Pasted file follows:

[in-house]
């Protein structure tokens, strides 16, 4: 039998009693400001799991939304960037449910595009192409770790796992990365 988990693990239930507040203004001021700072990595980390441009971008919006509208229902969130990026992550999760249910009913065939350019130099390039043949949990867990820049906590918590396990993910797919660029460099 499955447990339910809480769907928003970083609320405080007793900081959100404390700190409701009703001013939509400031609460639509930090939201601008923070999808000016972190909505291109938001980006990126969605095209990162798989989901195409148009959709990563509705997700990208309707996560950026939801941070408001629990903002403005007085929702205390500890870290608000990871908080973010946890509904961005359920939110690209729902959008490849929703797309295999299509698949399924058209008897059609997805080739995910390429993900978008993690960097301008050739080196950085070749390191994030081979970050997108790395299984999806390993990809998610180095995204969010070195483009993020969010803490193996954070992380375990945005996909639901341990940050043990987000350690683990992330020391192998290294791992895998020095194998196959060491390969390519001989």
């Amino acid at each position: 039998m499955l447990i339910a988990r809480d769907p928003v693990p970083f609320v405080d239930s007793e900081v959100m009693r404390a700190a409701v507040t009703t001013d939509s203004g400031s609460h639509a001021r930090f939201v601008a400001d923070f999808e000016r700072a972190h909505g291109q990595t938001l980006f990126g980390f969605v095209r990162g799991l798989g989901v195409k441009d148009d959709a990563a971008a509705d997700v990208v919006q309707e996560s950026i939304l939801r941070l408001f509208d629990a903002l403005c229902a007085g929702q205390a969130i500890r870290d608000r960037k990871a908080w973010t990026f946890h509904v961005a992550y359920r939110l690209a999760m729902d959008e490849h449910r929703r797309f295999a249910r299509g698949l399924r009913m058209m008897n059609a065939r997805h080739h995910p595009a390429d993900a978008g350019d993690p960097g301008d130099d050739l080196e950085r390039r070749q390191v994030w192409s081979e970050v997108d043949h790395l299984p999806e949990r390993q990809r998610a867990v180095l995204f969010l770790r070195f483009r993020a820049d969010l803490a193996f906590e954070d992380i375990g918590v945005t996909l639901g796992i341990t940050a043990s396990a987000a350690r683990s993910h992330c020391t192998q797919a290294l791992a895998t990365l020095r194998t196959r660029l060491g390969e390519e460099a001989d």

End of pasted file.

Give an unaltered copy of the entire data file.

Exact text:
[in-house]
């Protein structure tokens, strides 16, 4: 039998009693400001799991939304960037449910595009192409770790796992990365 988990693990239930507040203004001021700072990595980390441009971008919006509208229902969130990026992550999760249910009913065939350019130099390039043949949990867990820049906590918590396990993910797919660029460099 499955447990339910809480769907928003970083609320405080007793900081959100404390700190409701009703001013939509400031609460639509930090939201601008923070999808000016972190909505291109938001980006990126969605095209990162798989989901195409148009959709990563509705997700990208309707996560950026939801941070408001629990903002403005007085929702205390500890870290608000990871908080973010946890509904961005359920939110690209729902959008490849929703797309295999299509698949399924058209008897059609997805080739995910390429993900978008993690960097301008050739080196950085070749390191994030081979970050997108790395299984999806390993990809998610180095995204969010070195483009993020969010803490193996954070992380375990945005996909639901341990940050043990987000350690683990992330020391192998290294791992895998020095194998196959060491390969390519001989």
């Amino acid at each position: 039998m499955l447990i339910a988990r809480d769907p928003v693990p970083f609320v405080d239930s007793e900081v959100m009693r404390a700190a409701v507040t009703t001013d939509s203004g400031s609460h639509a001021r930090f939201v601008a400001d923070f999808e000016r700072a972190h909505g291109q990595t938001l980006f990126g980390f969605v095209r990162g799991l798989g989901v195409k441009d148009d959709a990563a971008a509705d997700v990208v919006q309707e996560s950026i939304l939801r941070l408001f509208d629990a903002l403005c229902a007085g929702q205390a969130i500890r870290d608000r960037k990871a908080w973010t990026f946890h509904v961005a992550y359920r939110l690209a999760m729902d959008e490849h449910r929703r797309f295999a249910r299509g698949l399924r009913m058209m008897n059609a065939r997805h080739h995910p595009a390429d993900a978008g350019d993690p960097g301008d130099d050739l080196e950085r390039r070749q390191v994030w192409s081979e970050v997108d043949h790395l299984p999806e949990r390993q990809r998610a867990v180095l995204f969010l770790r070195f483009r993020a820049d969010l803490a193996f906590e954070d992380i375990g918590v945005t996909l639901g796992i341990t940050a043990s396990a987000a350690r683990s993910h992330c020391t192998q797919a290294l791992a895998t990365l020095r194998t196959r660029l060491g390969e390519e460099a001989d």